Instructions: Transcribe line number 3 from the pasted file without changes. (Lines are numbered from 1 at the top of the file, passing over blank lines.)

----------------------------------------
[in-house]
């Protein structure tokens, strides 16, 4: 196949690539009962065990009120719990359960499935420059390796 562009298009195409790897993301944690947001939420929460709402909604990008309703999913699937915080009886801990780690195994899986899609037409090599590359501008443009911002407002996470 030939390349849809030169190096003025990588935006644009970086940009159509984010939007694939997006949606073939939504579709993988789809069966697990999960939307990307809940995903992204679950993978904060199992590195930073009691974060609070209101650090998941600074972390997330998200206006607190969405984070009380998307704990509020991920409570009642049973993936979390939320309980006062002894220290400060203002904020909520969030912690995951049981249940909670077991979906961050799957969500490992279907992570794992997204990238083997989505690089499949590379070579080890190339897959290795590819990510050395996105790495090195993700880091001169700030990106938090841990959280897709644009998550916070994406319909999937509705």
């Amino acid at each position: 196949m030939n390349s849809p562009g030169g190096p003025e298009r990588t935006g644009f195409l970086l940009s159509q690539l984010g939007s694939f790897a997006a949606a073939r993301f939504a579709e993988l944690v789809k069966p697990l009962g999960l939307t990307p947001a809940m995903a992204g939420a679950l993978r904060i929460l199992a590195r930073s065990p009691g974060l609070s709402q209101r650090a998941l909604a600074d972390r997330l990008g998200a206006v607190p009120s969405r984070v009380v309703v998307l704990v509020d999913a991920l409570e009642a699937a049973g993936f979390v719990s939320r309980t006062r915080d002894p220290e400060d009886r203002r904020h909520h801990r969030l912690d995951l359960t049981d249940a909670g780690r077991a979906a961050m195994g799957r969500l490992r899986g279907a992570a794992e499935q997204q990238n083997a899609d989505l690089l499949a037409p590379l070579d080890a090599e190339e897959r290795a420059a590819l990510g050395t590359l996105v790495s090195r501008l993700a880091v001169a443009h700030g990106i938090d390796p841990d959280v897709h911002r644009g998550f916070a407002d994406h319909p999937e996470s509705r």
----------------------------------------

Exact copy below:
């Amino acid at each position: 196949m030939n390349s849809p562009g030169g190096p003025e298009r990588t935006g644009f195409l970086l940009s159509q690539l984010g939007s694939f790897a997006a949606a073939r993301f939504a579709e993988l944690v789809k069966p697990l009962g999960l939307t990307p947001a809940m995903a992204g939420a679950l993978r904060i929460l199992a590195r930073s065990p009691g974060l609070s709402q209101r650090a998941l909604a600074d972390r997330l990008g998200a206006v607190p009120s969405r984070v009380v309703v998307l704990v509020d999913a991920l409570e009642a699937a049973g993936f979390v719990s939320r309980t006062r915080d002894p220290e400060d009886r203002r904020h909520h801990r969030l912690d995951l359960t049981d249940a909670g780690r077991a979906a961050m195994g799957r969500l490992r899986g279907a992570a794992e499935q997204q990238n083997a899609d989505l690089l499949a037409p590379l070579d080890a090599e190339e897959r290795a420059a590819l990510g050395t590359l996105v790495s090195r501008l993700a880091v001169a443009h700030g990106i938090d390796p841990d959280v897709h911002r644009g998550f916070a407002d994406h319909p999937e996470s509705r």